The description which follows is of a third embodiment of the snap-in wire tie system. For ease of comprehension, where similar parts are used reference designators “200” units higher are employed. Thus, the wall tie 244 of the third embodiment is analogous to the wall tie 44 of the first embodiment.
Referring now to
Reference is now directed to the construction of the wall anchor 240 comprising a backing or base plate member 246 and projecting pintle-receiving receptor portions 248. The projecting receptor portions 248 are punched-out from the base plate member 246 so as to have, upon installation, horizontally disposed apertures which, as best seen in
As is best seen in
After the initial placement of the flexible insulation layer 226 and the wallboard 216, the veneer anchors 240 are secured to the surface of the wallboard 216 in front of channel members 224. The sheetmetal Catalog # HB-200 (Hohmann & Barnard, Inc., Hauppauge, N.Y. 11788). Thereafter, sheetmetal screws 260 are inserted into the mounting holes 256 to fasten the anchor 240 to the flange 258 and to channel member 224.
The wire tie 244 is, when viewed either as a top or bottom elevation is substantially a U-shaped member and is dimensioned to be accommodated within apertures 250 previously described. The wire tie 244 has a wall-anchor-connection portion having two rear leg portions or pintles 262 and 264, two substantially parallel side leg portions 266 and 268, and a front leg portion 270. The rear leg portions or pintles 262 and 264 are spaced apart by the spacing between apertures 250 of the projecting pintle-receiving portions 248. The longitudinal axes of leg portions 266, 268 and 270 are substantially coplanar. The rear leg portions 262 and 264 are structured to function cooperatively with the sizing of the apertures 250 of the projecting portions 248 to limit side-to-side movement along the x-axis and minimize movement toward and away from the inner wythe 214 along the z-axis of the construct. The projecting pintle-receiving receptor portions 248 and the pair of wire-tie-receiving apertures 250 of the wall anchor 240 may be modified (not shown) to accept snap-in wire ties similar to that shown in the first embodiment 44 as well as that shown in the second embodiment 144. Such modifications allow for similar specialized snap-in wire ties 44 and 144 to be used in a dry wall structure.
The projecting pintle-receiving portions 248 and the pair of wire-tie-receiving receptors 250 of the wall anchor 240 may be modified (not shown) to accept snap-in wire ties similar to that shown in the first embodiment 44 as well as that shown in the second embodiment 144. Such modifications allow for similar specialized snap-in wire ties 44 and 144 to be used in a dry wall structure.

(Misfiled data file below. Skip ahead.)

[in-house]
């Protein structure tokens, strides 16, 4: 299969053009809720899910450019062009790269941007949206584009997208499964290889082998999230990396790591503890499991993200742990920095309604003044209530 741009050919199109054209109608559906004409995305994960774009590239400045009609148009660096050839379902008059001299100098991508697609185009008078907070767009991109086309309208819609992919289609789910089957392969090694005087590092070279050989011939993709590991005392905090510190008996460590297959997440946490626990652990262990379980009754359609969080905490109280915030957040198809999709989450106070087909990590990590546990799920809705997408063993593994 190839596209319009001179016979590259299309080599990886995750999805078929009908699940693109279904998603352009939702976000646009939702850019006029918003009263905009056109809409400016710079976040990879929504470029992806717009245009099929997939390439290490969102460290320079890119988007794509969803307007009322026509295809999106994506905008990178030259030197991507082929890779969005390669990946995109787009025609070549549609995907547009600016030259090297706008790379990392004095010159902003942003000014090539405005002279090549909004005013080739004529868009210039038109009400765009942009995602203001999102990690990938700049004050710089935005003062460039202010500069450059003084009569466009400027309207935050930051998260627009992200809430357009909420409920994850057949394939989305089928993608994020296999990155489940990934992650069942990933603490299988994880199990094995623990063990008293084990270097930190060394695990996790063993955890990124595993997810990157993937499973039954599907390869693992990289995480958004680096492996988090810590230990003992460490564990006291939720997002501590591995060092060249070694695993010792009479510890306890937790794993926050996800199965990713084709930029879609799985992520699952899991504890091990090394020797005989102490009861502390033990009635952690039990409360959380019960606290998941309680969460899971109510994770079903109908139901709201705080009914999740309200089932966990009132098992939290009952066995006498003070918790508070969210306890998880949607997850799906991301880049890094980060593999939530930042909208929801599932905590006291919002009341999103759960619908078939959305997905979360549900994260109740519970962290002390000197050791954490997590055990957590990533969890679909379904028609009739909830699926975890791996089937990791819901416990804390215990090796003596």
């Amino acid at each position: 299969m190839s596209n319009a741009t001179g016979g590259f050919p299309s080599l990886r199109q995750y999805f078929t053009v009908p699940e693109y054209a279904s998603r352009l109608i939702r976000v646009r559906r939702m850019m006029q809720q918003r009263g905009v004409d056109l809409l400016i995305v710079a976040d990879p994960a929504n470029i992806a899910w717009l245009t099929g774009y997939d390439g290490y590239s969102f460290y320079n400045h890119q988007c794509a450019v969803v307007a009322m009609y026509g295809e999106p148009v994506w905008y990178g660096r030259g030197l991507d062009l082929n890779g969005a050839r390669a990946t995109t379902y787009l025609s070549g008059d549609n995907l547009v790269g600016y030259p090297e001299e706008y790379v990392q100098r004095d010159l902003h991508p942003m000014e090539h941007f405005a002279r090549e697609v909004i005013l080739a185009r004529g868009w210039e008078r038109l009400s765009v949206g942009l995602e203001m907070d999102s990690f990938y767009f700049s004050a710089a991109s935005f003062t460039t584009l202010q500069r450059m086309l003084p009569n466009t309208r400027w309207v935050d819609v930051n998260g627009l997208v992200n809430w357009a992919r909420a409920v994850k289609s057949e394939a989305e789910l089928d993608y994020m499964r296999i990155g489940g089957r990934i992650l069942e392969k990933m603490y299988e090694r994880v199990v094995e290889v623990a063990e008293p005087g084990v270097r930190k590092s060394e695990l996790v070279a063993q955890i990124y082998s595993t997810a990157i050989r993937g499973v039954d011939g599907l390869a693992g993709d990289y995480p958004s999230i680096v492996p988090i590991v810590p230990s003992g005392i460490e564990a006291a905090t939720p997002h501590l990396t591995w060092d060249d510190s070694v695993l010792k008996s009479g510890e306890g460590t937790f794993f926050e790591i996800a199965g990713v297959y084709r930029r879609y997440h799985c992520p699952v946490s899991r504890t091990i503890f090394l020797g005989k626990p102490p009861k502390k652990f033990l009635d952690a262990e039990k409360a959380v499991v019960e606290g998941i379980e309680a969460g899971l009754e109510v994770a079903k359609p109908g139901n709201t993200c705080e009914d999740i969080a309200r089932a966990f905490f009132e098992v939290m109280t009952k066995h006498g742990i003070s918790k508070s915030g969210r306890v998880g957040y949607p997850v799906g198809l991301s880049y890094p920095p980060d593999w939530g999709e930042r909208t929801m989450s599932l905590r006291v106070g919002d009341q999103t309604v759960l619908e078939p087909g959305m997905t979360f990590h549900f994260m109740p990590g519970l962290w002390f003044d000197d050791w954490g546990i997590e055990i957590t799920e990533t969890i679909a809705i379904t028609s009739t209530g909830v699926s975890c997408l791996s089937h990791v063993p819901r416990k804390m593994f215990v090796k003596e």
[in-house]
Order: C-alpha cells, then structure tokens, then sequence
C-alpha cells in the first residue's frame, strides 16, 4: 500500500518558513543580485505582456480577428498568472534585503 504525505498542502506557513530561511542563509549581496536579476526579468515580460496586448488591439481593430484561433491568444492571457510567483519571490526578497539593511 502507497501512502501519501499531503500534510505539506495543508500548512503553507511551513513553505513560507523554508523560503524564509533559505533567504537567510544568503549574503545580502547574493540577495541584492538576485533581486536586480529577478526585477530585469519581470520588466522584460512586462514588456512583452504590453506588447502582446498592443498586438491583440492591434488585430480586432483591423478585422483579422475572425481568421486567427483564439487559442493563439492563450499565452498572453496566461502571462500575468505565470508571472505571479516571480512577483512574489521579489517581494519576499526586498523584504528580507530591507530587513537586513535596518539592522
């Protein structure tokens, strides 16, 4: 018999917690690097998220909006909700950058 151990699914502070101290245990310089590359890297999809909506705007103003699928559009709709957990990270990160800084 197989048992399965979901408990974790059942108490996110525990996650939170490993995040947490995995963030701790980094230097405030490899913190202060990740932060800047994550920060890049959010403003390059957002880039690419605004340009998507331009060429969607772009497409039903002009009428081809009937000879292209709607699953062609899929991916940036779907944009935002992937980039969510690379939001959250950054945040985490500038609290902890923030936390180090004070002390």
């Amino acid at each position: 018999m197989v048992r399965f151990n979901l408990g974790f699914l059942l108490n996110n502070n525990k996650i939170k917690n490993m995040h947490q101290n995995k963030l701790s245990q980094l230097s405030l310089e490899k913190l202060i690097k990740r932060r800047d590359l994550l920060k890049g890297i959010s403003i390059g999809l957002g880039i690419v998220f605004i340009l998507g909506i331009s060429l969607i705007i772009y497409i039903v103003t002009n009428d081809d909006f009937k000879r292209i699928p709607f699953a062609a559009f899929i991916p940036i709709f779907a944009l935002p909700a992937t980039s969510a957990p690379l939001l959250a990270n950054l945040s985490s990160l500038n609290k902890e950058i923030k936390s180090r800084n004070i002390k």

The front leg portion 270 has been configured, as will be seen in the description that follows, to accommodate therewithin in a snap-fit relationship the reinforcement wire or straight wire member 271 of predetermined diameter. The front leg portion 270 is attached to and is contiguous with side leg portions 266 and 268 and is structured to underlie the reinforcement wire while exerting a clamping pressure thereon. The anchoring system hereof meets building code requirements for seismic construction and the wall structure reinforcement of both the inner and outer wythes exceeds the testing standards therefor. In contradistinction to the first embodiment, the front leg portion 270 is disposed on both sides of the reinforcing wire 271 and has two snap-in housings 274 impressed therein. Each housing 274 have a pair of clamping jaws 276 and 278 which are spaced to require an insertion force of from 5 to 10 lbs. With this configuration the bed joint 228 height specification is readily maintained. As differentiated from the first two embodiments, the dry wall construction system 210 provides for the structural integrity by the securement of the veneer anchor construction to the channel member.
Because many varying and different embodiments may be made within the scope of the inventive concept herein taught, and because many modifications may be made in the embodiments herein detailed in accordance with the descriptive requirement of the law, it is to be understood that the details herein are to be interpreted as illustrative and not in a limiting sense.
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|U.S. Classification||52/513, 52/426, 52/379|
|International Classification||E04B1/16, E04B1/38, E04B2/00|
|Cooperative Classification||E04B1/4185, E04B1/4178, E04H9/02|
|European Classification||E04H9/02, E04B1/41M1, E04B1/41M|
|Sep 20, 2011||AS||Assignment|
Owner name: MITEK HOLDINGS, INC., DELAWARE
Free format text: ASSIGNMENT OF ASSIGNORS INTEREST;ASSIGNOR:HOHMANN & BARNARD, INCORPORATED;REEL/FRAME:026937/0400
Effective date: 20080501
Owner name: HOHMANN & BARNARD, INC., NEW YORK
Free format text: ASSIGNMENT OF ASSIGNORS INTEREST;ASSIGNORS:HOHMANN, RONALD P., JR.;HOHMANN, RONALD P.;REEL/FRAME:026937/0380
Effective date: 20050805
|May 22, 2015||FPAY||Fee payment|
Year of fee payment: 4